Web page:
It has been almost a year since we took a FirstUse look at Digital Foci’s PhotoBook. Today’s better digital cameras, larger memory cards, and simpler ways to share the images have resulted in people taking more photos than ever. How we take our images (cell phones, digital camcorders, etc…) may have changed over the years. What has not changed is the interest in finding new ways of viewing, displaying, and enjoying them with friends and family. Most can now email them from our cell phones, post them on social sites, and show them as a slideshow on the LCD TV.
However, there is something special about holding a photo album in your hands and flipping though the pages at your own pace. A year ago, Digital Foci’s PhotoBook was the only digital product which was able to satisfy that desire. Today, with Apple’s iPad, one can do pretty much the same thing as the PhotoBook and much much more. So, is Digital Foci’s PhotoBook obsolete? Today we’ll take an InTheWild look at the Digital Foci PhotoBook and see how it stacks up a year later.
From the user-interface perspective, the PhotoBook‘s features are quite dated: manual scrolling via physical buttons, limited themes for displaying photos, and no ability to reorganize the images. However, the device is still quite capable. Its LCD display is large (8″) and the resolution (800×600) is adequate. It has a built-in speaker and an integrated cover. While the screen resolution is not as high compared to the iPad, the color and contrast is pretty high quality.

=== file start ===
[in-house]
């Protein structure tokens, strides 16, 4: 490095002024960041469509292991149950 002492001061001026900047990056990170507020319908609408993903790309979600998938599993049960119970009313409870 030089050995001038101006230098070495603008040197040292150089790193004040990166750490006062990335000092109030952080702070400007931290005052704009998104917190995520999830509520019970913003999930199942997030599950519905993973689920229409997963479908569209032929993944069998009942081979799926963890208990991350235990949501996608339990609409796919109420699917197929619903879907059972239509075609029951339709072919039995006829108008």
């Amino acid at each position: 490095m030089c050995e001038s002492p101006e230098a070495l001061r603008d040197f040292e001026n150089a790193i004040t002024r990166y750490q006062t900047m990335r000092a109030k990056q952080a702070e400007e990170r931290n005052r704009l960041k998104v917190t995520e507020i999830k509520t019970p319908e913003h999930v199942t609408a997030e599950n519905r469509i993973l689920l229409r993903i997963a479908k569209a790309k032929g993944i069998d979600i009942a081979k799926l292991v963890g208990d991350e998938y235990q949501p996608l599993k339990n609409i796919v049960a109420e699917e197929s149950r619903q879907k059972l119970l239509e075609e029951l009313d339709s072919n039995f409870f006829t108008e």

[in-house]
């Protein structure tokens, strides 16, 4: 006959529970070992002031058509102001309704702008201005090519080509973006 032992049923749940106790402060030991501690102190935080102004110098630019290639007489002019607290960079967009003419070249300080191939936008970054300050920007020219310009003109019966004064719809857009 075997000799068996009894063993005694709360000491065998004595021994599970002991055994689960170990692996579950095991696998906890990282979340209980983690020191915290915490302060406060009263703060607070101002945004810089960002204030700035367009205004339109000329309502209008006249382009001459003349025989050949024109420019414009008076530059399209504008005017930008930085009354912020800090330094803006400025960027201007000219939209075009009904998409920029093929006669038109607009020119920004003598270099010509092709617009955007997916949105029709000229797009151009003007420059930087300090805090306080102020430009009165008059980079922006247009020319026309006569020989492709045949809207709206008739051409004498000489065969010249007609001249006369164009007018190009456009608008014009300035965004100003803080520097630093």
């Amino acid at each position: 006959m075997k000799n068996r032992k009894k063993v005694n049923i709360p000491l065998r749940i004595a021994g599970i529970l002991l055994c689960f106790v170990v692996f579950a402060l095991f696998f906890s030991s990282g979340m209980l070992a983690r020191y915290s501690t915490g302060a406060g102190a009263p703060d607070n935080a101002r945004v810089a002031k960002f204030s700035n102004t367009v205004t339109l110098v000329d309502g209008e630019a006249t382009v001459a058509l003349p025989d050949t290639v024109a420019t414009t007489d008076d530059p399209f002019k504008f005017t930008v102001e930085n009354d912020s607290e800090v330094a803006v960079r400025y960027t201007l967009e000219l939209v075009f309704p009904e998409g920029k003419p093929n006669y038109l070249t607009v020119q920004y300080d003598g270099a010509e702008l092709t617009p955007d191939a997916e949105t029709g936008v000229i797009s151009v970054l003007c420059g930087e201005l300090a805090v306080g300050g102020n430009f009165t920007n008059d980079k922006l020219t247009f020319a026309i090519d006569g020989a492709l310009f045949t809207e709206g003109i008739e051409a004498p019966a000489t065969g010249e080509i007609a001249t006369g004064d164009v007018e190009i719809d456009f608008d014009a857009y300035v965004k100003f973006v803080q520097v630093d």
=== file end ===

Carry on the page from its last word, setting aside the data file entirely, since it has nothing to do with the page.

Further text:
The PhotoBook has direct support for most of the popular memory card format (CF, SD SDHC, MMC, Memory Stick, MS PRO, xD). This is the one area where the PhotoBook is better than the Apple iPad. With the iPad, an external connector is required for direct transfer of images from a memory card onto the tablet. The PhotoBook’s built-in card reader is much more convenient to use than the iPad’s dock. It also won’t get lost or get left behind by mistake.
The PhotoBook is much thicker than an iPad, but only if one compares the devices as they are out of the box. Most iPad users protect their tablet with a case of some sort. If we put the iPad in a leather folio, the two are become almost identical in size and thickness.
Given the price and what is available on the market today, for those who just want to display photos, a digital picture frame such as the Kodak Pulse may be a better choice. However, while the Digital Foci’s PhotoBook is clearly showing its age, with its workable resolution and more convenient docking options, it can still be a viable option for someone who needs a portable photo viewer. So, if you don’t want to cough up $500 for an iPad, but do want a large viewer for use in the field, the PhotoBook can be a worthwhile piece of gear to add to the travel bag.